Shoppers at Courtney's, a discount grocer in this small Gaston County town, shuffled past a sign saying the store accepts food stamps. A woman counted a handful of bills, then gingerly traded them for a head of lettuce.
Business there is booming, owner Linda Broadway said Friday, as new customers including young mothers and seniors on fixed incomes drift in. They find her shop closer to home and cheaper than larger chains.
Like many places across the state, Gaston County's economy is getting squeezed as its jobless rate reaches new highs. On Friday, the N.C. Employment Security Commission said rates rose last month in 97 of 100 N.C. counties. The number of people looking for jobs statewide in July increased by more than 44,500, the biggest monthly gain in more than 25 years.
The slowing economy is stamping out struggling companies and driving people back to work to combat rising gas and food prices. Those problems are expected to continue into next year, and the unemployment rate is expected to keep rising.
Never miss a local story.
The Charlotte area continues to add jobs, but that growth is slowing, overwhelmed by the area's steadily growing work force, said Mark Vitner, a senior economist at Wachovia.
Locally, some of the biggest surges were in Lincoln County – where unemployment jumped to 8 percent last month from 6.6 percent in June – and in Iredell, which increased to 6.7 from 5.8 percent. The N.C. jobless rate was 6.8 percent last month, the highest since August 2003, and more than a percentage point above the national average.
With a heavy manufacturing base and a strong textile legacy, Gaston's economy has in recent years struggled more than most in the region. It has one of the highest unemployment rates in the Charlotte area, at 7.9 percent.
What's different now, though, is that officials and people in this county on Mecklenburg's western edge say the pain is more widespread than in years past, with the slumping economy and crumbling housing market adding to the burden.
The troubles aren't just in a certain part of town, or the result of a plant closing or big layoff. And it's not just the textile workers who are feeling pinched: It's commercial painters who can't find jobs, construction workers whose business is drying up, stay-at-home moms re-entering the workforce as gas and food costs soar.
Gaston's experience shows how economic troubles are catching up to the long-robust Charlotte area and what people are doing to stay afloat.
Gaston's troubles are fueled, in part, by the struggling manufacturing sector. In 2007, manufacturing jobs made up nearly 22 percent of the county's employment, almost double the state average, according to the N.C. Department of Commerce.
Those jobs have been disappearing. In December, for instance, the R.L. Stowe Mills yarn-spinning plant in Belmont closed, displacing nearly 140 employees. Swift Galey closed its Gastonia textile plant in March, displacing 250.
Jobs are disappearing in other fields, too.
Barbara Wayman, 54, lost her in-home care job after 30 years. Now, she's been out of work more than six months and can no longer afford car insurance and tags, she said Friday, sitting outside a Gastonia Food Lion.
She plans to borrow money from friends and go back to school for nursing and technical training.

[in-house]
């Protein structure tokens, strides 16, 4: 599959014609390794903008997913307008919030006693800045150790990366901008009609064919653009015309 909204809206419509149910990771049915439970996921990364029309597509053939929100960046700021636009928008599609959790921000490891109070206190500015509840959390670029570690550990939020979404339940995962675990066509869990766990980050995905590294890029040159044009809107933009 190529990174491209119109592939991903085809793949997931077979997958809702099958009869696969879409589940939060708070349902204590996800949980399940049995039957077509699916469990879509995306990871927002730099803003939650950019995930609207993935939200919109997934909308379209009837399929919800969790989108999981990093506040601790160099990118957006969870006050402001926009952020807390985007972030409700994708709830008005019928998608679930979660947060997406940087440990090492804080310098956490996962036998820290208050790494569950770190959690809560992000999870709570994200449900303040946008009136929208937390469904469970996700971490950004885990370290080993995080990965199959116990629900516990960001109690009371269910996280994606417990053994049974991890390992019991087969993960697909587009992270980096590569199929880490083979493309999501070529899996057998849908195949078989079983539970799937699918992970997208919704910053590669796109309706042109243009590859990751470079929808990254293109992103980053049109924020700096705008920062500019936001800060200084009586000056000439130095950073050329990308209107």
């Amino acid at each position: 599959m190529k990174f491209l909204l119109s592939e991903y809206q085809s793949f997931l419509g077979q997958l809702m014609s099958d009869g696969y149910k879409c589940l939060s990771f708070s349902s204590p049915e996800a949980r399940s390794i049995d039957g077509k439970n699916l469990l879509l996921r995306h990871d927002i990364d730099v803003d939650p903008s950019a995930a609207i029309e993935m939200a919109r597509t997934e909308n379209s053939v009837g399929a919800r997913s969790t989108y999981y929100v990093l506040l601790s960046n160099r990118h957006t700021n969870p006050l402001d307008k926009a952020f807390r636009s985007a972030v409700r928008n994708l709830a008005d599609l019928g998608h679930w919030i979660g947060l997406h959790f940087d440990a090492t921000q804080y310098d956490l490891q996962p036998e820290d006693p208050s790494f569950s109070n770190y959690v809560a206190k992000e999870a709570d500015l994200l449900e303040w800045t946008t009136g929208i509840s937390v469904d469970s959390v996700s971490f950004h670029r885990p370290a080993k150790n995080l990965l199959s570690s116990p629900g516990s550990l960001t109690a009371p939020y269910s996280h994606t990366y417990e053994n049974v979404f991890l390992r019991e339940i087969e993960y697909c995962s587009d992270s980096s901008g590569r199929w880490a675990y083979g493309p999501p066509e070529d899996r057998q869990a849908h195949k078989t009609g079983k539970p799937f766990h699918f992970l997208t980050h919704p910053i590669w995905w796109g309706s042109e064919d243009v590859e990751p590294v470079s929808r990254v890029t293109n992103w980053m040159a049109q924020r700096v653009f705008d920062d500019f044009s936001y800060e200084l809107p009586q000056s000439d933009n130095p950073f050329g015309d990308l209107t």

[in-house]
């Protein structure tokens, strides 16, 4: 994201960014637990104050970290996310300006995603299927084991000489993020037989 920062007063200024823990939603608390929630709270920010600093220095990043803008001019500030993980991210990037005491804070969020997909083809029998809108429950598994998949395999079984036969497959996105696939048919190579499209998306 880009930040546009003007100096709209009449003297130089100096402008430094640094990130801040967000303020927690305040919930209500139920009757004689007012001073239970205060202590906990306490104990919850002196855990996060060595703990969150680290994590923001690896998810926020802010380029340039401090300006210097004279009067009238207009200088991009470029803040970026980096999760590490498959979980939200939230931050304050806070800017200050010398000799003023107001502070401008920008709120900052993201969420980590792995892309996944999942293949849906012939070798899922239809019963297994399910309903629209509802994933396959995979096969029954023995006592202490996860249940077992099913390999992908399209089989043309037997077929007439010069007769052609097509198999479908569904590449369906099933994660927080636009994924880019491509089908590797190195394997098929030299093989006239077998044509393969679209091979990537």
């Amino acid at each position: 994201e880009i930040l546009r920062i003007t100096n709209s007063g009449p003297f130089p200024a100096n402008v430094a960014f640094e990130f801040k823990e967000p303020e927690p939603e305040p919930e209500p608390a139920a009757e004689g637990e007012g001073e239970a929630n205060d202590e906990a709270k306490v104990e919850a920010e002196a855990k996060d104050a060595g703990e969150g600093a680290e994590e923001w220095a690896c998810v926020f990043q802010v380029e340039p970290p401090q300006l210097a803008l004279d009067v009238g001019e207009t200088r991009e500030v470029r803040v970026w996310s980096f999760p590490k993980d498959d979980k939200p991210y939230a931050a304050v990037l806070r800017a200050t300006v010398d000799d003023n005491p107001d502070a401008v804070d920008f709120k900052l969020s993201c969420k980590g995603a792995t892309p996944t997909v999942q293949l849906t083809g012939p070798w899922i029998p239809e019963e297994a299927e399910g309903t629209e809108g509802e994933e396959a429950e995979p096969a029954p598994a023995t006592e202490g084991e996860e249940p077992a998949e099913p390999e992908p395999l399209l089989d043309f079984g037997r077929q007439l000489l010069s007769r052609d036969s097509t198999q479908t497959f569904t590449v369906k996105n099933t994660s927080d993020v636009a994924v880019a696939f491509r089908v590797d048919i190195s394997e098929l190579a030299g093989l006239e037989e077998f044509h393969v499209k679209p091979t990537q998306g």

“Things will be better for me,” Wayman said. “But I still feel for the people who can't get around.”
There have been some wins for the county. New developments are springing up in Belmont. Last year, National Gypsum Co.'s $125 million wallboard plant began production. A few months before that, Dole Food Co. Inc. began production at a $54 million vegetable- and salad-packing plant in Bessemer City.
Even the rising unemployment rate isn't as dire as it appears, said Donny Hicks, Gaston's Economic Development Commission director.
While there was “some alarm” when the rate first approached 8 percent in June, the number of jobs in the county is rising, he said. Unlike years past, when mill closings were mostly to blame, the latest rise in unemployment is more a result of the slowing economy, Hicks said.
Rising gas prices are forcing stay-at-home spouses to look for jobs, he said. In addition, teens have been looking for summer work, driving rates up in Gastonia and across the region.
About 6,000 people a month visit the Employment Security Commission office in Gaston for job help these days, up from 5,000 per month in the past, Manager Sharon Riggan said.
Just before lunchtime Friday, the office was full, with people banging away on computers and chatting about their experiences.
Misty Grigg, 26, got laid off Friday from an urgent care center in Charlotte. Her husband was laid off earlier this summer from his commercial painting job. Grigg has two young children and is pregnant with a third.
“You have to make it,” she said. “You have to take care of your kids.”
There's hope for the future. Hicks, the economic development director, said Gaston officials are investing in infrastructure and developing business parks to attract medical offices and higher-end manufacturing facilities. Vitner, the economist, said the unemployment rate will likely fall in the next few months and improve slowly through next year, though it will take a while before there's a major turnaround.
“We're just keeping our faith in the Lord,” said Lorraine Williams, 48, whose husband, Warren, had been laid off from his construction job. “We know he's going to bring us through.”